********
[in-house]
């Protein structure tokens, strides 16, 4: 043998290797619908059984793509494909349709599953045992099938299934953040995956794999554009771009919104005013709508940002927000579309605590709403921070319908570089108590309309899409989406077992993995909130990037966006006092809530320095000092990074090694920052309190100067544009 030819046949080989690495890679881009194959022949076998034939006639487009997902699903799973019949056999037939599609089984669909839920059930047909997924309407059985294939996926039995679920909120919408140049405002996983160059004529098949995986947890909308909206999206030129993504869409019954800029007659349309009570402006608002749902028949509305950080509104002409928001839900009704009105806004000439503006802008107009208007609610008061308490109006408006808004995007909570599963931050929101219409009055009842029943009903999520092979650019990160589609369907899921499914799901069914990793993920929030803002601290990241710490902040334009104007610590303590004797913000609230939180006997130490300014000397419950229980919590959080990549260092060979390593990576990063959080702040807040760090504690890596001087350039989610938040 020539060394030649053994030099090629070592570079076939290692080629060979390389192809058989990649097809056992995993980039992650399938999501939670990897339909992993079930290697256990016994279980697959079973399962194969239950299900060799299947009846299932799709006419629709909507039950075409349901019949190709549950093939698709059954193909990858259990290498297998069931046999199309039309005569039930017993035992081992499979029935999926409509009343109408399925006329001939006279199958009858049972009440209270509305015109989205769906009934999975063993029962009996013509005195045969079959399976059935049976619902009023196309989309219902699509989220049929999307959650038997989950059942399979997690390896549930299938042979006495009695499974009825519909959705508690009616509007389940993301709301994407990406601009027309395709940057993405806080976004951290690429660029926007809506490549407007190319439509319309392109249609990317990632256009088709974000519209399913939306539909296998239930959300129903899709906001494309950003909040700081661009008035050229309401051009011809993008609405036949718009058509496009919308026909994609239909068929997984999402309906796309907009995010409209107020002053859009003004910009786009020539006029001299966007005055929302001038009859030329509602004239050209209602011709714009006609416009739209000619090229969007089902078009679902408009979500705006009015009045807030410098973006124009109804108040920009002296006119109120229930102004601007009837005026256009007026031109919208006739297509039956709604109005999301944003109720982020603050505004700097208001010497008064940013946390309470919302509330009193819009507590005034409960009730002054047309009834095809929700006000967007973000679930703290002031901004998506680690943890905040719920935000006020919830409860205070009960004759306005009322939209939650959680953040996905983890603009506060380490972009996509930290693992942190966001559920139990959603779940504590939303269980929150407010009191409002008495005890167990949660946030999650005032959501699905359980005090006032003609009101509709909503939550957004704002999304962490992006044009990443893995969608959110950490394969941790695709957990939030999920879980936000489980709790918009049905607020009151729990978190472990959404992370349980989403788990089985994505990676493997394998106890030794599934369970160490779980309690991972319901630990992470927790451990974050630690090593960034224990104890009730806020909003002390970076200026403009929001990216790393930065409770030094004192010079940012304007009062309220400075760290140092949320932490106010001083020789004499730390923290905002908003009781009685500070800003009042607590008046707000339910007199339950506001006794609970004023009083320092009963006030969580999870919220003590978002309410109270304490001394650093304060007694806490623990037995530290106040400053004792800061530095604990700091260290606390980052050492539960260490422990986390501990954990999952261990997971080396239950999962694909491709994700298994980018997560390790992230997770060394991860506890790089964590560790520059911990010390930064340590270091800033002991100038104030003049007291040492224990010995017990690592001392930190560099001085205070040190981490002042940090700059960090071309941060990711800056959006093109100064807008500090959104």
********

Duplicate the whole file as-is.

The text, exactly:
[in-house]
């Protein structure tokens, strides 16, 4: 043998290797619908059984793509494909349709599953045992099938299934953040995956794999554009771009919104005013709508940002927000579309605590709403921070319908570089108590309309899409989406077992993995909130990037966006006092809530320095000092990074090694920052309190100067544009 030819046949080989690495890679881009194959022949076998034939006639487009997902699903799973019949056999037939599609089984669909839920059930047909997924309407059985294939996926039995679920909120919408140049405002996983160059004529098949995986947890909308909206999206030129993504869409019954800029007659349309009570402006608002749902028949509305950080509104002409928001839900009704009105806004000439503006802008107009208007609610008061308490109006408006808004995007909570599963931050929101219409009055009842029943009903999520092979650019990160589609369907899921499914799901069914990793993920929030803002601290990241710490902040334009104007610590303590004797913000609230939180006997130490300014000397419950229980919590959080990549260092060979390593990576990063959080702040807040760090504690890596001087350039989610938040 020539060394030649053994030099090629070592570079076939290692080629060979390389192809058989990649097809056992995993980039992650399938999501939670990897339909992993079930290697256990016994279980697959079973399962194969239950299900060799299947009846299932799709006419629709909507039950075409349901019949190709549950093939698709059954193909990858259990290498297998069931046999199309039309005569039930017993035992081992499979029935999926409509009343109408399925006329001939006279199958009858049972009440209270509305015109989205769906009934999975063993029962009996013509005195045969079959399976059935049976619902009023196309989309219902699509989220049929999307959650038997989950059942399979997690390896549930299938042979006495009695499974009825519909959705508690009616509007389940993301709301994407990406601009027309395709940057993405806080976004951290690429660029926007809506490549407007190319439509319309392109249609990317990632256009088709974000519209399913939306539909296998239930959300129903899709906001494309950003909040700081661009008035050229309401051009011809993008609405036949718009058509496009919308026909994609239909068929997984999402309906796309907009995010409209107020002053859009003004910009786009020539006029001299966007005055929302001038009859030329509602004239050209209602011709714009006609416009739209000619090229969007089902078009679902408009979500705006009015009045807030410098973006124009109804108040920009002296006119109120229930102004601007009837005026256009007026031109919208006739297509039956709604109005999301944003109720982020603050505004700097208001010497008064940013946390309470919302509330009193819009507590005034409960009730002054047309009834095809929700006000967007973000679930703290002031901004998506680690943890905040719920935000006020919830409860205070009960004759306005009322939209939650959680953040996905983890603009506060380490972009996509930290693992942190966001559920139990959603779940504590939303269980929150407010009191409002008495005890167990949660946030999650005032959501699905359980005090006032003609009101509709909503939550957004704002999304962490992006044009990443893995969608959110950490394969941790695709957990939030999920879980936000489980709790918009049905607020009151729990978190472990959404992370349980989403788990089985994505990676493997394998106890030794599934369970160490779980309690991972319901630990992470927790451990974050630690090593960034224990104890009730806020909003002390970076200026403009929001990216790393930065409770030094004192010079940012304007009062309220400075760290140092949320932490106010001083020789004499730390923290905002908003009781009685500070800003009042607590008046707000339910007199339950506001006794609970004023009083320092009963006030969580999870919220003590978002309410109270304490001394650093304060007694806490623990037995530290106040400053004792800061530095604990700091260290606390980052050492539960260490422990986390501990954990999952261990997971080396239950999962694909491709994700298994980018997560390790992230997770060394991860506890790089964590560790520059911990010390930064340590270091800033002991100038104030003049007291040492224990010995017990690592001392930190560099001085205070040190981490002042940090700059960090071309941060990711800056959006093109100064807008500090959104």